Welcome friends - I'm posting published articles and sundry items as time allows. Most subjects pertain to conservation, photo trekking and tourism in borderlands Arizona, USA. More of my articles can be seen on my publisher's website

Thursday, June 9, 2011

Article: "Shades of Gray"

(Published January 2009 in Murray Bolesta's "The Borderlands Photographer" in Tubac Villager.)
Yes, Virginia, photography is art. Art, in any medium, is to a large extent personal and subjective, as is the choice of whether a photographic image is to be presented in color or black-and-white.
This topic is broadly discussed within the academic standards of artistic merit, but the question of monochrome versus polychrome resides ultimately in what suits your overall style, objectives, and particularly, in what suits a specific image.
In the winter season of this month’s article, many outdoor subjects lend themselves to black-and-white photography due to the comparatively subdued quality of nature’s pigmentation during this time of year, even in southern Arizona. In fact, a color image of Madera Canyon’s snow and trees, for example, may appear not to possess much color at all.
Before digital technology, photographers made up their minds about color or black-and-white before they started shooting. Now this choice can be done afterwards, with the click of a computer mouse.
Digital technology makes the process easy (far too easy) but in the film world there have been many great photographic papers and films manufactured specifically for black-and-white images. As in color photography, this “older” technology still produces superior black-and-white results, in the opinion of many professionals.
Likewise, color, or colored, images have undergone experimentation since the early days of photography. Sepia tones (originally done by adding a pigment to the positive print of an image as a preservative) and other artificial, after-the-fact coloring techniques have been used to varying degrees of success both in photography and cinema.
With digital trickery you can have both color and black-and-white in the same image. Does anyone remember the lackluster “colorization” phase of black-and-white movies played on television? Conversely, using mono and polychrome together can be used for artful emphasis. Just remember the transitions in “The Wizard of Oz.” The basic principle, of course, is that tones of color influence an image’s emotional tone.
Using monochrome may compliment your image and enforce your message. The common perception is that a black-and-white photo is “moody” and its focus is on shape, shadow, texture and composition. Color photos impress the viewer when the ranges and nuances of color are a main point of the image.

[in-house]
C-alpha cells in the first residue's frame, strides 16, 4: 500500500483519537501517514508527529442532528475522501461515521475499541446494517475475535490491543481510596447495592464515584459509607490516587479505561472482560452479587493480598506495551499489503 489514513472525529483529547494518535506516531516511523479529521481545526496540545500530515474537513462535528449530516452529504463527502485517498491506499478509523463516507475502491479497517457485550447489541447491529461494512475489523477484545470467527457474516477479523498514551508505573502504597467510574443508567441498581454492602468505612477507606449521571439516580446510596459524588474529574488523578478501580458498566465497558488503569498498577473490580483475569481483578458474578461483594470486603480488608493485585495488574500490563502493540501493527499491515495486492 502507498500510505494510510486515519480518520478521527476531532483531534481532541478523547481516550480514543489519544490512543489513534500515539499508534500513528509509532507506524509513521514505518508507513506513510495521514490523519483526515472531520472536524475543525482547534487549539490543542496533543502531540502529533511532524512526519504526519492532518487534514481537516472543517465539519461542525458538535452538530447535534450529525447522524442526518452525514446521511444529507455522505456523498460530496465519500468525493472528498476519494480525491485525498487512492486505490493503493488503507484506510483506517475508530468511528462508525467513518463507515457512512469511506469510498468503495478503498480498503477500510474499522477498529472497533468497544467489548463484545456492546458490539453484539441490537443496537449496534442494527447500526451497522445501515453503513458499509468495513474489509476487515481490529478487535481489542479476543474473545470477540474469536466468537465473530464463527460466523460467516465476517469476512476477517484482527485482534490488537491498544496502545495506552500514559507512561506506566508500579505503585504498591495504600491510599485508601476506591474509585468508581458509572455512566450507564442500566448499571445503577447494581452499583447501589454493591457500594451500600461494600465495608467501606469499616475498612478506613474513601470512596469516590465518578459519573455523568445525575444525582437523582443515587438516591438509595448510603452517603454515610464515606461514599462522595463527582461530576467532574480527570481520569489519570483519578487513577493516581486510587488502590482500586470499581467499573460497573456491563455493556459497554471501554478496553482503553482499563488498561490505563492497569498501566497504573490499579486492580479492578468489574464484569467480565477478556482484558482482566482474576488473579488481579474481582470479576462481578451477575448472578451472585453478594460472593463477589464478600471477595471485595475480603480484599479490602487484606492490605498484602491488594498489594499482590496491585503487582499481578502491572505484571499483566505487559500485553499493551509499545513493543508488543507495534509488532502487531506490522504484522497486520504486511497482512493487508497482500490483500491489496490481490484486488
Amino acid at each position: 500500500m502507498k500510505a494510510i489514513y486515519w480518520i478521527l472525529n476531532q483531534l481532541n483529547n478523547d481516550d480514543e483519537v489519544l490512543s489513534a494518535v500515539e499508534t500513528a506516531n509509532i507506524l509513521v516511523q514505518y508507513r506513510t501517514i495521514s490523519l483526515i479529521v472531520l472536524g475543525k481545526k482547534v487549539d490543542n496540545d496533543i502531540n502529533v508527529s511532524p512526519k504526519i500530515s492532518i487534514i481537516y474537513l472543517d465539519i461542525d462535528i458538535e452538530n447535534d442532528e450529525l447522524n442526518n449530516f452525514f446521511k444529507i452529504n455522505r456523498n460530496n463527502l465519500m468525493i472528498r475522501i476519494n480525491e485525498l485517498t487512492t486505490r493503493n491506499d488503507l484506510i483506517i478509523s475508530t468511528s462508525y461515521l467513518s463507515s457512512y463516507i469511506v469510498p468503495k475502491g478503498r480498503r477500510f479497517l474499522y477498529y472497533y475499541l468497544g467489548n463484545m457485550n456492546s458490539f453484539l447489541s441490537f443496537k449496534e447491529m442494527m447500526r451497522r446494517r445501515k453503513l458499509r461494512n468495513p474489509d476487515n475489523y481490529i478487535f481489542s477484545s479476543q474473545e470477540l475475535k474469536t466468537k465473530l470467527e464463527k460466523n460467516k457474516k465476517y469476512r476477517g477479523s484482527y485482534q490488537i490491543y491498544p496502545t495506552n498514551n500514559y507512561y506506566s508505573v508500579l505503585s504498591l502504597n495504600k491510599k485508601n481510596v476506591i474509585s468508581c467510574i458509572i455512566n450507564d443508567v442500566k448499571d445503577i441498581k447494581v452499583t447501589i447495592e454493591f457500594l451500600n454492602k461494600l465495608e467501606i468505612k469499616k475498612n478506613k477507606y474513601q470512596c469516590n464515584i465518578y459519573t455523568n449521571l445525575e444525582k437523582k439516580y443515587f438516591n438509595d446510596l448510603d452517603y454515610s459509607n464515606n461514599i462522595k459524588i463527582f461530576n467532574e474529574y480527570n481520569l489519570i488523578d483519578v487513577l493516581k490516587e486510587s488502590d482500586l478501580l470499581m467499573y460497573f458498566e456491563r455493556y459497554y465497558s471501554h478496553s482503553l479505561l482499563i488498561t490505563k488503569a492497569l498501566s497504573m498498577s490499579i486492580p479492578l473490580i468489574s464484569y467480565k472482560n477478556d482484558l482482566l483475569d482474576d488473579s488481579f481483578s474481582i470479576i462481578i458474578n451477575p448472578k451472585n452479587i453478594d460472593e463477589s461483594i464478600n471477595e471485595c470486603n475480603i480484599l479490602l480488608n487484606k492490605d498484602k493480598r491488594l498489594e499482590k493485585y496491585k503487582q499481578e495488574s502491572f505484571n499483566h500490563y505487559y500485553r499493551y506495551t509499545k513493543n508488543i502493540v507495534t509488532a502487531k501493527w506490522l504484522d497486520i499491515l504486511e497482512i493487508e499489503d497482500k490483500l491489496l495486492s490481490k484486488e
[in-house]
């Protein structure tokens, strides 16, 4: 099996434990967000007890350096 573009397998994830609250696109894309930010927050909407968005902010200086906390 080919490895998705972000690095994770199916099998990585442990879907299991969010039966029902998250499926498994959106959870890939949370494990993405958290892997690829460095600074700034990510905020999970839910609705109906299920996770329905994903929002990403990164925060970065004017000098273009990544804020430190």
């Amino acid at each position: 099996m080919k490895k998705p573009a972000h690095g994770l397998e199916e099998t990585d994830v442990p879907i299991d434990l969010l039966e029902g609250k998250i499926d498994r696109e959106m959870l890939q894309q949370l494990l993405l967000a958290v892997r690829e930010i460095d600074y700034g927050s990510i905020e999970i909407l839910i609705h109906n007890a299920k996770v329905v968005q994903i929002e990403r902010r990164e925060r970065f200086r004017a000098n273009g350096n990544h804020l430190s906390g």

Ultimately the question one asks is: Does color truly contribute to the image? Black-and-white strips distractions from an image and can portray a subject in its more pertinent bare essentials.The borderlands photographer can experiment with subjects which lend themselves to black-and-white. He or she should look at them side by side to determine which is best. Often something striking and profound about the photo’s subject appears more clearly and simply in black and white.
As a nature photographer, I try to keep my processing simple: I do very little to alter the original image, using only a fraction of what digital technology offers today (I should be given a discount or refund).
Brightness and contrast are among the few things I adjust in the digital darkroom, especially in black-and-white.
Texture and contrast are ultimately the keys to success in much black-and- white photography.
From the lines in a person’s face to stylish architectural abstractions of shadow and light, monochromatic imagery is often essential for an artful, meaningful result. Moreover, increasing the contrast in a black-and-white photo is often a technique with sure-fire success.
As a nature photographer, I can say that in most nature photography, color is the point of the picture. In photographic portraiture, which is the livelihood of many other photographers, a monochromatic image is often best for depicting the texture of a person’s character.
Deep shadows in nature photography are often to be avoided because they add nothing to the result but a great swath of blankness. However, in black-and-white images, shadows are essential: shapes and angles that shadows define can produce a winning result.
One argument for monochromatic images used to be that color images fade more quickly on paper. However, the technology these days with archival paper is such that this borderlands photographer himself will fade much sooner than the color on the paper! There are so many other reasons to expand your black-and-white photography – you’ll be impressed by the artist within you.


  1. Interesting article, Murray. I agree with you both as a photographer and artist, and of course one need look no further than Ansel Adams' astounding work to see the merit and artistry of monochromatic photography.

    I did experiment with b/w film many years ago, but now shoot 100% digital, and always in color. However, I often know ahead of time whether the image will be more powerful in b/w or sepia tone rather than color. Either way, I'll always be a fan of black and white, both in my work and others.